She went on to deplore the inaction of the international community, who did nothing to halt the genocide. Mujawayo said she could pardon countries for this failure, but only if they would do more, 15 years later, to help those who survived. There are so many who escaped, but are not physically and emotionally handicapped, she said.
Mujawayo recounted how many of the surviving women were constantly raped and infected with HIV. In the end, the rapists were given retro-viral drugs, but not their victims. She called on Switzerland to grant asylum to a young survivor who was found by the Red Cross amidst the bodies of his family members.
President of SOS Racism, Dominique Sopo reiterated that genocidal violence starts with words, for example, when people begin dehumanizing people by giving them animal names like “rats” for Jews or “cockroaches” for Tutsis.
He explained that racism is a cultural construct. To combat it, one has to look back at its progression through history with an eye, not to seeking revenge, but to building a common future. He said France should examine the Algerian War. He also decried the populist attitudes against foreigners in certain countries, including in Switzerland.
Sopo then spoke about the perversion of the anti-racist agenda by the world’s dictators. They themselves are racist, sexists and homophobic, yet suggest that all good comes from the South and all bad from the North. He cited the example of how Al-Bashir called himself a victim of Western imperialism after his indictment for genocide, when, in reality, he was the perpetrator against the victims of Darfur.
He argued that Durban II has become ridiculous. “It is unbelievable that Darfur is not an issue” of the conference, he said. “Why are we holding this conference then?” he asked.
Elen Bork of Freedom House moderated the next panel discussion on “Resisting Authoritarianism: Human Rights, Democracy and the Dissident Movement.” She said it is appropriate that this discussion follows the one on genocide, because it is under authoritarian governments that genocide is committed.
Jose Gabriel Ramon Castillo spoke about his experience as a dissident, activist and political prisoner in Cuba. He discussed his defiance in the face of the Castro regime as he continued to organized activities for his pro-democracy group in Cuba, despite the repression and intimidation he faced. Not only was he sentenced to twenty years in prison, but his family was also targeted. His wife was fired from her job and his daughter was expelled from school and confined to a hospital.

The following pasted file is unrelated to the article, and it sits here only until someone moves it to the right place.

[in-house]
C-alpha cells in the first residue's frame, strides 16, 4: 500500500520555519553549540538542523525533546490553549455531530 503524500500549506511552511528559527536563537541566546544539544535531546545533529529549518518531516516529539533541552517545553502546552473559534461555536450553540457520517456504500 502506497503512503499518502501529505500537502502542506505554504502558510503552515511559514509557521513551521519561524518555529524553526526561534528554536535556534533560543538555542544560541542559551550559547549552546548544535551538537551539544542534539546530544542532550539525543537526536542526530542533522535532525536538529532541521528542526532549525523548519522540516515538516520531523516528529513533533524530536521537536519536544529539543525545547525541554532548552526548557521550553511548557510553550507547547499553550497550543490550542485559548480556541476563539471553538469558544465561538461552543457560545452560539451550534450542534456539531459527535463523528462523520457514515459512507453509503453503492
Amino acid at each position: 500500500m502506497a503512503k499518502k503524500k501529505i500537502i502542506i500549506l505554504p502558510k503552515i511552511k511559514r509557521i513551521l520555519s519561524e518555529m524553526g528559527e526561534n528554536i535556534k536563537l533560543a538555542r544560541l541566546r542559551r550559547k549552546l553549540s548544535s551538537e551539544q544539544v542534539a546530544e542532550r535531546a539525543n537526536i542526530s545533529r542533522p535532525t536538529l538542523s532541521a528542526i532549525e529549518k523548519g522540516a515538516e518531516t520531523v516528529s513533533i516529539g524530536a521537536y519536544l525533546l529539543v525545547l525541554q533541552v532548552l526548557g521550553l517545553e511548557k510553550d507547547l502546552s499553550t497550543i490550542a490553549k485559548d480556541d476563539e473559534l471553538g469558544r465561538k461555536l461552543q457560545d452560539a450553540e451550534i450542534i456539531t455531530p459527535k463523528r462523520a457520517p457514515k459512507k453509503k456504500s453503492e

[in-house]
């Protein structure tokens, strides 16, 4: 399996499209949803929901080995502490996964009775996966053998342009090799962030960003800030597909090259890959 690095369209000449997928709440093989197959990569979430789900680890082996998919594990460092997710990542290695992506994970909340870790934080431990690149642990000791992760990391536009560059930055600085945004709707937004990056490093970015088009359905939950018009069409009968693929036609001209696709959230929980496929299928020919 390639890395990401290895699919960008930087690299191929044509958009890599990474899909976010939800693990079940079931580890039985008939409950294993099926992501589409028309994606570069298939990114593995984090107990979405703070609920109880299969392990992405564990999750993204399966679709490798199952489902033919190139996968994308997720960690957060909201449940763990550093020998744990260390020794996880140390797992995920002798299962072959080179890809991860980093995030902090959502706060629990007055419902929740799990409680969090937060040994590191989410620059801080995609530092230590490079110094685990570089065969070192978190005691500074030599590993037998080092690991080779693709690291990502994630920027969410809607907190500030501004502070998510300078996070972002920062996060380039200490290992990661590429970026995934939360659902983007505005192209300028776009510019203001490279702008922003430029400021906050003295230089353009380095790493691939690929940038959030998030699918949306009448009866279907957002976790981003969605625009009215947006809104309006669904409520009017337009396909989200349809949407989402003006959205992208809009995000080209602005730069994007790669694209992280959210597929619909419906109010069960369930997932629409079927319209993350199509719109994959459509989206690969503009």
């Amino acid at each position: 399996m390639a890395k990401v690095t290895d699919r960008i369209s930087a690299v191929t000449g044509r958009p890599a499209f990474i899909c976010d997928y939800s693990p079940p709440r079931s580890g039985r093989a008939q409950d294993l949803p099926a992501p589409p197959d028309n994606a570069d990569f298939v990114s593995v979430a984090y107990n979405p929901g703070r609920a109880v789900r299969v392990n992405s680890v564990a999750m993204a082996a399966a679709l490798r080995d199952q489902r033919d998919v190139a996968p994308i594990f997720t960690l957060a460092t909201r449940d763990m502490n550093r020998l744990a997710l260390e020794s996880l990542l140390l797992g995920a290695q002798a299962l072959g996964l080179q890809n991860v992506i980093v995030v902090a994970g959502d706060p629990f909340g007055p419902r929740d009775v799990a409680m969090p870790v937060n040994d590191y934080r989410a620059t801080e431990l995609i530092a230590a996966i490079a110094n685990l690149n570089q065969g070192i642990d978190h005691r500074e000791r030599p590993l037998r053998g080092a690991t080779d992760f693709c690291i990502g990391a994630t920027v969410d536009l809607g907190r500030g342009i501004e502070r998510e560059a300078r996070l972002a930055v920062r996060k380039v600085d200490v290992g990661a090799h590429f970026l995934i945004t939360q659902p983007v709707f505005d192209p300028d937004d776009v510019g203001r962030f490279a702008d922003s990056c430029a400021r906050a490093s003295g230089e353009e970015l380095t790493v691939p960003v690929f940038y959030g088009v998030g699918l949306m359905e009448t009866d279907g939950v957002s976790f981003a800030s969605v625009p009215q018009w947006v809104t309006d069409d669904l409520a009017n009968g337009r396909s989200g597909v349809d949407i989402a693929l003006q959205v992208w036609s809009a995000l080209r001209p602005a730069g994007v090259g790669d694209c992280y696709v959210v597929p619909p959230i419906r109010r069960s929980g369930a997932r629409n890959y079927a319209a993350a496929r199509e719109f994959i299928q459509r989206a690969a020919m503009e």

Castillo denounced Durban II as an example of people refusing to denounce injustice. He said the conference is like giving an “oxygen booth to dictatorships so they can continue to trample on peoples’ lives.”
Castillo was followed by Zimbabwean lawyer and human rights advocate, Marlon Zakeyo. He described his journey as a human rights defender, which began when he joined a student movement seeking democracy and justice for his country.
Commenting on the present political situation in Zimbabwe, he said the new government should only be viewed as a transitional one, the result of a pact between political elites. The voices of the masses of Zimbabwe were not heard, he said.
He deplored the massacres unleashed on the Zimbabwean people since 2000, not to mention the atrocities of 1982-1987. He warned that there is no guarantee that Zimbabwe will not lash back into the “dark days.” He discussed the precarious situation of human rights defenders who face enforced disappearances and extrajudicial killings. He called this “state terrorism” by the government of Zimbabwe.
He deplored the overcrowding of Zimbabwean prisons, filled in part with political prisoners, where diseases, such as cholera and HIV/AIDS are rampant. There is no freedom of expression or free media, he said.
He called on the U.N. to send a fact-finding mission to Zimbabwe, which has not been done.